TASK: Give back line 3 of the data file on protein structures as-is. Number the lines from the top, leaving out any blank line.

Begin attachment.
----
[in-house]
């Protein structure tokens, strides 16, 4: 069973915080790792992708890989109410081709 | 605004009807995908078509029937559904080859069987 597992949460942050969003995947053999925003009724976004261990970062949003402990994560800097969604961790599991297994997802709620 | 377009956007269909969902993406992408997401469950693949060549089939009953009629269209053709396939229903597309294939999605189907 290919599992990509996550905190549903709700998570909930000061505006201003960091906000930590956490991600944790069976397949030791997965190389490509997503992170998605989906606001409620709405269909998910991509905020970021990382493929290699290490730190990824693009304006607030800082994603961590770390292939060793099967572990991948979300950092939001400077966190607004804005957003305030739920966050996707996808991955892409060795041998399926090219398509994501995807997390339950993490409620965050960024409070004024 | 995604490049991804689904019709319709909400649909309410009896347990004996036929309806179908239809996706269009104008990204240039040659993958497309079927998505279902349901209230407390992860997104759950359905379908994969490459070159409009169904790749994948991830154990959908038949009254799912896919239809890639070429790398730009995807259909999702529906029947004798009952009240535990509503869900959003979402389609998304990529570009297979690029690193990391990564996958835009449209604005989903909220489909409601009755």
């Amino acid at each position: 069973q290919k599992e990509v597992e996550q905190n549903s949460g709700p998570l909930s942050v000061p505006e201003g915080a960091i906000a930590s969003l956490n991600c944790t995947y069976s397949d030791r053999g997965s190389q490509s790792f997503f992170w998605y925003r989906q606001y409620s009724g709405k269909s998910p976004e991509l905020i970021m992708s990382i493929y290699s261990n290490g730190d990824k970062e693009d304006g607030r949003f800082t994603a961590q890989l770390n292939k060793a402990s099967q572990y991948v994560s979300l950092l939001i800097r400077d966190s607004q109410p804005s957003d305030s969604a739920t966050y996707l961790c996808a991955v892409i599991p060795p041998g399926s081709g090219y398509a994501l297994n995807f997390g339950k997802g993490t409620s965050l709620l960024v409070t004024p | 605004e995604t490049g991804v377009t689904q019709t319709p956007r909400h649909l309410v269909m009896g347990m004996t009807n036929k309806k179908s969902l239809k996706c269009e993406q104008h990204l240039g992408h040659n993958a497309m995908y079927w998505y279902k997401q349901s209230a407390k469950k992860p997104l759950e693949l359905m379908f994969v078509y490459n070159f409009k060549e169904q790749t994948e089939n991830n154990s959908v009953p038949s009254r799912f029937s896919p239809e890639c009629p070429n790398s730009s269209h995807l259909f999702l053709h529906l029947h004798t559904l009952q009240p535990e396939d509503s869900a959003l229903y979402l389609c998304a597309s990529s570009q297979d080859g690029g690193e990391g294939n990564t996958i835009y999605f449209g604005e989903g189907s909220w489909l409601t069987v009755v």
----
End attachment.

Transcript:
């Amino acid at each position: 069973q290919k599992e990509v597992e996550q905190n549903s949460g709700p998570l909930s942050v000061p505006e201003g915080a960091i906000a930590s969003l956490n991600c944790t995947y069976s397949d030791r053999g997965s190389q490509s790792f997503f992170w998605y925003r989906q606001y409620s009724g709405k269909s998910p976004e991509l905020i970021m992708s990382i493929y290699s261990n290490g730190d990824k970062e693009d304006g607030r949003f800082t994603a961590q890989l770390n292939k060793a402990s099967q572990y991948v994560s979300l950092l939001i800097r400077d966190s607004q109410p804005s957003d305030s969604a739920t966050y996707l961790c996808a991955v892409i599991p060795p041998g399926s081709g090219y398509a994501l297994n995807f997390g339950k997802g993490t409620s965050l709620l960024v409070t004024p | 605004e995604t490049g991804v377009t689904q019709t319709p956007r909400h649909l309410v269909m009896g347990m004996t009807n036929k309806k179908s969902l239809k996706c269009e993406q104008h990204l240039g992408h040659n993958a497309m995908y079927w998505y279902k997401q349901s209230a407390k469950k992860p997104l759950e693949l359905m379908f994969v078509y490459n070159f409009k060549e169904q790749t994948e089939n991830n154990s959908v009953p038949s009254r799912f029937s896919p239809e890639c009629p070429n790398s730009s269209h995807l259909f999702l053709h529906l029947h004798t559904l009952q009240p535990e396939d509503s869900a959003l229903y979402l389609c998304a597309s990529s570009q297979d080859g690029g690193e990391g294939n990564t996958i835009y999605f449209g604005e989903g189907s909220w489909l409601t069987v009755v």